[NEW RELEASE] Velvet Revolver, and more

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[NEW RELEASE] Velvet Revolver, and more

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Velvet Revolver “Libertad”

What do you get when you mate the former lead singer of Stone Temple Pilots lead singer with members of Guns N’ Roses?
The answer is Velvet Revolver, featuring Scott Weiland singing alongside G N’R alumni Slash (lead guitar), Duff McKagan (bass) and Matt Sorum (drums) with Dave Kushner (rhythm guitar.)
You also get pretty good vintage hard rock.
Velvet Revolver was formed in 2002. Its debut album “Contraband” reached the top of the Billboard chart in 2004. “Libertad” peaked at No. 5 earlier this month. The album is full of catchy riffs and solos. Slash, who is now 42 , shows he’s still got chops on “Let It Roll” and “The Last Fight.”
However, the band seems to lack a unique identity. The first single “She Builds Quick Machines” comes off as a King’s X track from the mid-’80s. And Slash’s bluesy solo on “Can’t Get It Out Of My Head” is straight out of a G N’R songbook. But Velvet Revolver can rock, which is more than can be said about a lot of other bands today.
By Yoo Jee-ho
Velvet Revolver
“Libertad”
Label: Sony BMG
Genre: Hard rock


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Elliott Smith “New Moon”

Four years after his death, Elliott Smith still holds a hypnotic sway over his listeners.
In this new two-disc compilation of previous recordings the melodic strains of his guitar and piano and his yearning, thin voice are used to explore human existence.
In the track “New Monkey,” he sings, “Anything is better than nothing,” and in “Miss Misery (Early Version),” his fear of nihilism surfaces with, “He vanished into oblivion, it’s easy to do.”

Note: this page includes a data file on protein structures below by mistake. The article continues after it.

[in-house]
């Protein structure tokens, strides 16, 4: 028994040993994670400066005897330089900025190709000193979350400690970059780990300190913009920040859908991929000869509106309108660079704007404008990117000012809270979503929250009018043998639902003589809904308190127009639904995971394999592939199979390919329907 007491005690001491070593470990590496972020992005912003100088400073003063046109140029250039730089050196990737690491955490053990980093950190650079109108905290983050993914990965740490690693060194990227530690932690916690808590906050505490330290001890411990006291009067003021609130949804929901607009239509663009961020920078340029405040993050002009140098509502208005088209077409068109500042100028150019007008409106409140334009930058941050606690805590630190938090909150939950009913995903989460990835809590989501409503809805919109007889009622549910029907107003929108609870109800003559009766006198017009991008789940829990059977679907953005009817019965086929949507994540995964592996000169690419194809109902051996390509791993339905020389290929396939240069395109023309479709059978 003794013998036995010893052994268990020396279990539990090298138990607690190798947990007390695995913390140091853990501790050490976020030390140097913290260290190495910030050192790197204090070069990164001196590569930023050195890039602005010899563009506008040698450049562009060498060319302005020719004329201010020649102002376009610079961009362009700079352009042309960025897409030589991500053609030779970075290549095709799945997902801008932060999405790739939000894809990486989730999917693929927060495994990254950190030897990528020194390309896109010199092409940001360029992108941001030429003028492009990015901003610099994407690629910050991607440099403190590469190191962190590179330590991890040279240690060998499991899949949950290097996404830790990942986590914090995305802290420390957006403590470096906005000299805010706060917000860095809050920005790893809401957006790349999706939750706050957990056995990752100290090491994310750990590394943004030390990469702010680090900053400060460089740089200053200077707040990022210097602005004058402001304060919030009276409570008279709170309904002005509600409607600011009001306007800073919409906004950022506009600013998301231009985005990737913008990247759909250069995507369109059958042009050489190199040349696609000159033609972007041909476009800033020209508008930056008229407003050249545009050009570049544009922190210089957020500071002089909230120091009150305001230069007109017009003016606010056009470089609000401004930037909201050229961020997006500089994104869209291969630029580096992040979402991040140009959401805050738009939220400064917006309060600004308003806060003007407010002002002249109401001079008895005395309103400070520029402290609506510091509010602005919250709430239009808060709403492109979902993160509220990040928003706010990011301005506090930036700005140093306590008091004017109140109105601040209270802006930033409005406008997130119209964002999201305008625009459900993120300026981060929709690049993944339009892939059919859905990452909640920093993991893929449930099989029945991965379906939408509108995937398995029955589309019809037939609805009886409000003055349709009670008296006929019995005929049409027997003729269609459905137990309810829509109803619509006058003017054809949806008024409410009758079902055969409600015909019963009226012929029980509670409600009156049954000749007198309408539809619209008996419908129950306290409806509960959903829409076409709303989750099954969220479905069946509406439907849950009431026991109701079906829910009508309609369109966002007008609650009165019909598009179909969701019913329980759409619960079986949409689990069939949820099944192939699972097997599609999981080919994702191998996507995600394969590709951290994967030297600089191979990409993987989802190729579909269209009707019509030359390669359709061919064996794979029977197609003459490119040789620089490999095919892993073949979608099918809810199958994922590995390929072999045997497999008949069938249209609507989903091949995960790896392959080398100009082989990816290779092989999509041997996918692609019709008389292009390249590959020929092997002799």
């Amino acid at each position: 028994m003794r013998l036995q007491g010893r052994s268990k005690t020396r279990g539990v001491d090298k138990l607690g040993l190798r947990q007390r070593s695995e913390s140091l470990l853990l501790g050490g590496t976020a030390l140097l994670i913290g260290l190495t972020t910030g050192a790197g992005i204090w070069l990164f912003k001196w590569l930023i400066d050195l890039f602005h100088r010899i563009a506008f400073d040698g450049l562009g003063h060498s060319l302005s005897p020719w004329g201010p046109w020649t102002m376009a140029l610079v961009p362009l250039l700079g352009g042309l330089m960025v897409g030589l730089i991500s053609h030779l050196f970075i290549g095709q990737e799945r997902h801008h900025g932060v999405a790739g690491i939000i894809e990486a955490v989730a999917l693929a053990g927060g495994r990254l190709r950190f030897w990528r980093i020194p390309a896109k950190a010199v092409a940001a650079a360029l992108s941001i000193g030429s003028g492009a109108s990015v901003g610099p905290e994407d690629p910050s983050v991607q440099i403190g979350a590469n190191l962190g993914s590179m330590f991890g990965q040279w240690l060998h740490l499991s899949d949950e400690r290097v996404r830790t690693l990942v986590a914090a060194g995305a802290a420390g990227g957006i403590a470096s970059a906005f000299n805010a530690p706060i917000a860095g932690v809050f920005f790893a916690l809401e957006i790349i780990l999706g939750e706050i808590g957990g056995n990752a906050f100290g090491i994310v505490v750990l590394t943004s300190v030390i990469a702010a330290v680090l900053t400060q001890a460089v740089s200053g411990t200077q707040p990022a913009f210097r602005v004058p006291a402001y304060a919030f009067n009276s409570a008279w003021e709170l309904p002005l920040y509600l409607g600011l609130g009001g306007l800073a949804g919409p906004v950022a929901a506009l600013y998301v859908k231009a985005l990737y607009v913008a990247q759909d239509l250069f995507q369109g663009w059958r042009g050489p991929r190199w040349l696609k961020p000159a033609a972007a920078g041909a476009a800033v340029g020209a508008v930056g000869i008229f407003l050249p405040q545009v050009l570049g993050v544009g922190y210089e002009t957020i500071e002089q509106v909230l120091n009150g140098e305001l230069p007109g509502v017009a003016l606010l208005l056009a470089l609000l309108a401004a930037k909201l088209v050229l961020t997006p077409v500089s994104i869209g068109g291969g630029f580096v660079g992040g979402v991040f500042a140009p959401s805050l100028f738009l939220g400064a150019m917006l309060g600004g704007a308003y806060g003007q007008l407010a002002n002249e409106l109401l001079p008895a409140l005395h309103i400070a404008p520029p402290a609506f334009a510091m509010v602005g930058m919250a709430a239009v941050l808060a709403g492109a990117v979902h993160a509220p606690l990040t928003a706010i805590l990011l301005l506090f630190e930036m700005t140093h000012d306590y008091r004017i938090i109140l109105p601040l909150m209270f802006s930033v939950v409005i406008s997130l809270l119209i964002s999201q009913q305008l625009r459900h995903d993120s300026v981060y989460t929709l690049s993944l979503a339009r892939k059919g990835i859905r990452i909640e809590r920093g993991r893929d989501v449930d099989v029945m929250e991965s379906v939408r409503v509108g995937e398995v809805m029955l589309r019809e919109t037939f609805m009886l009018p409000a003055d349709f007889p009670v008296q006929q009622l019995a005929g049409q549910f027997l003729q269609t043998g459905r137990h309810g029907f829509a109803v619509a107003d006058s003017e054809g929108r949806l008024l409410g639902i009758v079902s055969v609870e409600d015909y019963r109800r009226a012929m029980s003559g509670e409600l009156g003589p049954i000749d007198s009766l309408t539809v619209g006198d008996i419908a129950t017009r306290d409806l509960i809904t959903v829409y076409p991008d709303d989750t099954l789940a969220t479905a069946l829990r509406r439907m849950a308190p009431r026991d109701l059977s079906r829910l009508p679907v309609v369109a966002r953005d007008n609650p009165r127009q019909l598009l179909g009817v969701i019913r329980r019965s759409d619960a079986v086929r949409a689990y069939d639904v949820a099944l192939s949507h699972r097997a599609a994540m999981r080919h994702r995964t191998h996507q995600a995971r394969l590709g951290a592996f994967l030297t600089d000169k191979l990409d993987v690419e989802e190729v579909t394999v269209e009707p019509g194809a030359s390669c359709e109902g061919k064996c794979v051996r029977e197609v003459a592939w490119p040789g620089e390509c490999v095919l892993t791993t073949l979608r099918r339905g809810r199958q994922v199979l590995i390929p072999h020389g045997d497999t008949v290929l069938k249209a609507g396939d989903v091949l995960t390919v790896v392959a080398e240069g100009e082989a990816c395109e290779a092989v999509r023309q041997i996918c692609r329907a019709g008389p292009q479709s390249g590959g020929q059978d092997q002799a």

References to psychological agony abound in every track on the album.
Disc two picks up speed by increasing the tempo of each track, raising his despair to new heights.
While recounting a deeply personal struggle, this uncertainty enables his listeners to meld with him and grants Smith the power to achieve a “oneness” with the crowd, though he seems unable to piece together the discrete parts of himself. The result is an overwhelming sense of existential fragmentation.
By Renee Park
Elliott Smith
“New Moon”
Label: EMI
Genre: Folk/ Indie rock

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Daughtry “Daughtry”

Kelly Clarkson, Carrie Underwood and Clay Aiken are the most popular alumni of “American Idol.” Chris Daughtry, the fourth-place finisher of season five, should probably be included in that list, too.
Though he didn’t make it to the finals, “Daughtry,” his post-Idol album, did. It sold 304,000 copies in the first week after its release. It also reached number one on the Billboard 200.
Chris deserves much of his success. He brings out the melody in his songs with a deep, gritty, yet crystal-clear voice. Out of the eleven songs listed, nine are self-written, making the songs richer in emotion.
The lyrics play a role in bringing out emotions too.
For example, the lyrics of “Home,” one of the best, are very encouraging, “I don’t regret this life I chose for me.”
In “There and Back Again,” Chris screams out: “Here’s your moment to shine.” One listen to his voice proves he really means it.
By Lee Eun-joo
Daughtry
“Daughtry”
Label: Sony BMG
Genre: Alternative rock
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